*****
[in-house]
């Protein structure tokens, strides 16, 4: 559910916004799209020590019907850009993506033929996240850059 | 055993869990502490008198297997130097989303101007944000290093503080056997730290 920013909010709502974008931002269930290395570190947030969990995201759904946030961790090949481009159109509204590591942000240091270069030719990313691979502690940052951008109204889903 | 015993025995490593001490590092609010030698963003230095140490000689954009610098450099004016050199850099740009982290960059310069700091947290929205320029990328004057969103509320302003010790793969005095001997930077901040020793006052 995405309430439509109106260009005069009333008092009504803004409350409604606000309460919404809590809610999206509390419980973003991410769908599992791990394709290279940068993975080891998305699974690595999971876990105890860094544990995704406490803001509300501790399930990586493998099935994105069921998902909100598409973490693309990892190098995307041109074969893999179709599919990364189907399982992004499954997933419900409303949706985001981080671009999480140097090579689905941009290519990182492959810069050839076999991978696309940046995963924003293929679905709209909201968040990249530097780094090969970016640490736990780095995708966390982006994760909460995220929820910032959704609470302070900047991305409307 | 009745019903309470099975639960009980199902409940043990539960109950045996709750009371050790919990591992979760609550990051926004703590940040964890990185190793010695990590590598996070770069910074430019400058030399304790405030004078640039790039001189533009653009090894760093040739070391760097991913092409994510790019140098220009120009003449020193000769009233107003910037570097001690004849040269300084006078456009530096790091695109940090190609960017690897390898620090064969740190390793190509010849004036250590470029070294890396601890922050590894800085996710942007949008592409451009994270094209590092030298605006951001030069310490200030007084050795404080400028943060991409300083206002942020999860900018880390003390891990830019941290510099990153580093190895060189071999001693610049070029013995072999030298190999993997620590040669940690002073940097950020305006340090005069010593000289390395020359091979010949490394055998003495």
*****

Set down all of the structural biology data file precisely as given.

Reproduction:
[in-house]
């Protein structure tokens, strides 16, 4: 559910916004799209020590019907850009993506033929996240850059 | 055993869990502490008198297997130097989303101007944000290093503080056997730290 920013909010709502974008931002269930290395570190947030969990995201759904946030961790090949481009159109509204590591942000240091270069030719990313691979502690940052951008109204889903 | 015993025995490593001490590092609010030698963003230095140490000689954009610098450099004016050199850099740009982290960059310069700091947290929205320029990328004057969103509320302003010790793969005095001997930077901040020793006052 995405309430439509109106260009005069009333008092009504803004409350409604606000309460919404809590809610999206509390419980973003991410769908599992791990394709290279940068993975080891998305699974690595999971876990105890860094544990995704406490803001509300501790399930990586493998099935994105069921998902909100598409973490693309990892190098995307041109074969893999179709599919990364189907399982992004499954997933419900409303949706985001981080671009999480140097090579689905941009290519990182492959810069050839076999991978696309940046995963924003293929679905709209909201968040990249530097780094090969970016640490736990780095995708966390982006994760909460995220929820910032959704609470302070900047991305409307 | 009745019903309470099975639960009980199902409940043990539960109950045996709750009371050790919990591992979760609550990051926004703590940040964890990185190793010695990590590598996070770069910074430019400058030399304790405030004078640039790039001189533009653009090894760093040739070391760097991913092409994510790019140098220009120009003449020193000769009233107003910037570097001690004849040269300084006078456009530096790091695109940090190609960017690897390898620090064969740190390793190509010849004036250590470029070294890396601890922050590894800085996710942007949008592409451009994270094209590092030298605006951001030069310490200030007084050795404080400028943060991409300083206002942020999860900018880390003390891990830019941290510099990153580093190895060189071999001693610049070029013995072999030298190999993997620590040669940690002073940097950020305006340090005069010593000289390395020359091979010949490394055998003495």